Relying on BIS LP, Preserve argued that its limited partnership interests were insufficient to create nexus because it was a passive investor as evidenced by its role as a limited partner set out in its partnership agreement. In a lengthy analysis, the state Tax Court rejected Preserve's argument, noting that it rested on the faulty notion of its form as a limited partner over the substance of the arrangement. Instead, the court applied a transaction-based nexus analysis that went beyond the terms of the partnership agreement that labeled Preserve as a limited partnership and looked to the underlying relationships between the entities, Preserve's business purpose, and its activities with the partnerships.

Based on this analysis, the court concluded that the lines between the partnerships, the general partner, Preserve, and PHC were "far from sharp and distinct and in fact were completely blurred." Specifically, Preserve was not a passive investor in an unrelated business, but instead was "as much of a general partner as the other corporate general partners." No evidence showed that the general partners performed all operations, management, and control for the partnerships while the limited partners were absolute passive "investors." In support of this, the court noted that the entities had overlapping key management personnel, each of whom was tasked with the goal of ensuring the success of the Pulte family's core business of homebuilding. This task ostensibly was a far cry from the business of passively investing in partnerships. Ironically, the testimony showed that "some individuals did not even know of Preserve's existence, the general partners' existence, or even the partnerships' existence." Because the facts did not show that Preserve's role was that of a limited partner, the state Tax Court upheld a finding of nexus, explaining that it could not conclude that Preserve only received its share of passthrough income in the partnerships.

Conclusion

Taken as a whole, these three cases serve as a valuable tool for taxpayers seeking guidance on when an out-of-state corporation owning a passive ownership interest in a passthrough entity doing business in New Jersey might be found to have nexus. When the New Jersey appellate court originally issued its 2011 taxpayer-favorable opinion in BIS LP, many taxpayers saw an opportunity to review their existing tax structures for potential CBT refund opportunities. The opinion was also seen as establishing a blueprint for taxpayers to use when planning an entity structure that could potentially reduce their CBT on a prospective basis.

However, the state Tax Court's subsequent decisions in Village Super Market and Preserve II not only placed restrictions on the scope of BIS LP, but also reflect an evolution in the Division of Taxation's approach to challenging those structures. As evidenced by the Division of Taxation's two subsequent wins, it is apparent that establishing a successful nexus finding rests on careful and detailed documentation and a close scrutiny of the facts. Notably, after BIS LP, the Division of Taxation even went so far as to informally indicate that it would look at the facts in each case and analyze the elements of a unitary business far more rigorously than it did in BIS LP.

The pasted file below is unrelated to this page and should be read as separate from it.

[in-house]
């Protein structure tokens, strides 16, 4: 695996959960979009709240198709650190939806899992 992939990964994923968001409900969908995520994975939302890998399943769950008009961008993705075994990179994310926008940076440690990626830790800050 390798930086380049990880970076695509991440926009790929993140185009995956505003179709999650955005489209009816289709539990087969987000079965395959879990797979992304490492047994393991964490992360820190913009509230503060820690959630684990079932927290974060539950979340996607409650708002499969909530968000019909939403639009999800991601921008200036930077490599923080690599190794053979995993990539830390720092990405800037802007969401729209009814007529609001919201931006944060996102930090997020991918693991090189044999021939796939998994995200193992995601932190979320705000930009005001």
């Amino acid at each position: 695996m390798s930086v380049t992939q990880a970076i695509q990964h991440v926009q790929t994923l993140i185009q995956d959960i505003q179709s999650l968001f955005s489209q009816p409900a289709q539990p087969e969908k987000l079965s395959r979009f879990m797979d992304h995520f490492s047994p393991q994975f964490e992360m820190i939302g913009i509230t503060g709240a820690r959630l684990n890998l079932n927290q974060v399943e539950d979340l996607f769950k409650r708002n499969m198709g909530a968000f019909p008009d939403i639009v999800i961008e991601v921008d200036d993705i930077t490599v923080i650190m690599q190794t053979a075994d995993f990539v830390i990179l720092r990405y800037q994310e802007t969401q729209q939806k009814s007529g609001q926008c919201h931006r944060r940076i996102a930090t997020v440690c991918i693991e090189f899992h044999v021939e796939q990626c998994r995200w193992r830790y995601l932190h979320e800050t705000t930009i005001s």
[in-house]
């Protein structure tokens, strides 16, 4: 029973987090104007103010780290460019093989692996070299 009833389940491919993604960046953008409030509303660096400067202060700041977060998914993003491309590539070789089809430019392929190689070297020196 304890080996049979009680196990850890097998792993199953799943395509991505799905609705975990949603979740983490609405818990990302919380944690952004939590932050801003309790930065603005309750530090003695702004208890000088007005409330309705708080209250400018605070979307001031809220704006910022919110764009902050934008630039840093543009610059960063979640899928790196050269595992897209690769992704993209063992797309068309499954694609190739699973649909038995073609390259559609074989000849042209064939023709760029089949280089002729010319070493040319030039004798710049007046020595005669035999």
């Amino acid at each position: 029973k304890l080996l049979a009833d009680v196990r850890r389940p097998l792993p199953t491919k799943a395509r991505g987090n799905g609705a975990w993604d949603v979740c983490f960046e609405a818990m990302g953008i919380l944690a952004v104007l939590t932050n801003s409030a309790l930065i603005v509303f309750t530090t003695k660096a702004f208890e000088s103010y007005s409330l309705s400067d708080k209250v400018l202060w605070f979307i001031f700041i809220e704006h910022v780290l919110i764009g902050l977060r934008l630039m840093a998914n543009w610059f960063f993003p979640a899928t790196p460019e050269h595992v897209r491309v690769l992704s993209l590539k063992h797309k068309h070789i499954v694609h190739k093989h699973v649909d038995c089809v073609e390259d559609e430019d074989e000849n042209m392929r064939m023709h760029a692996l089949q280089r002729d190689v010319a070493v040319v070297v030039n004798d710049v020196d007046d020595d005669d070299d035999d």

Taxpayers should pay close attention to the significant amount of time the state Tax Court in Preserve II spent identifying pertinent facts, including interviewing several key employees and officers about the activities of each related entity. The court went beyond the terms of the partnership agreements that nominally provided that Preserve had no managerial powers over the underlying partnerships. Instead, the court closely examined the actual relationships between the corporation, the passthrough entity, and other related entities, and elevated substance over form in concluding that the corporate partner had nexus for CBT purposes.

While the three decisions definitely provide valuable guidance, this area of the law still appears to be somewhat unsettled. The common theme that runs through these three decisions is that of "blurred lines." At one end of the spectrum, the lines in BIS LP, according to the Village Super Market court, were "clear and distinct." In some sense, both Village Super Market and Preserve II can be seen as occupying the other end of the spectrum where the lines between the entities were so blurred that a finding of nexus was all but a foregone conclusion.

For example, in Village Super Market, the entities were both in the same line of business, had common officers, and continued operations as they had prior to their reorganization. In Preserve II, many employees were completely unaware of the existence of the separate entities. Ironically, in an area in which the court has highlighted the difference between the "clear and distinct line" versus "blurred line" situations, a "bright-line" test may be needed for taxpayers in close cases to truly have clarity in determining the extent to which corporate partner CBT nexus may exist.

EditorNotes

Greg Fairbanks is a tax managing director with Grant Thornton LLP in Washington.

For additional information about these items, contact Mr. Fairbanks at 202-521-1503 or greg.fairbanks@us.gt.com.

Unless otherwise noted, contributors are members of or associated with Grant Thornton LLP.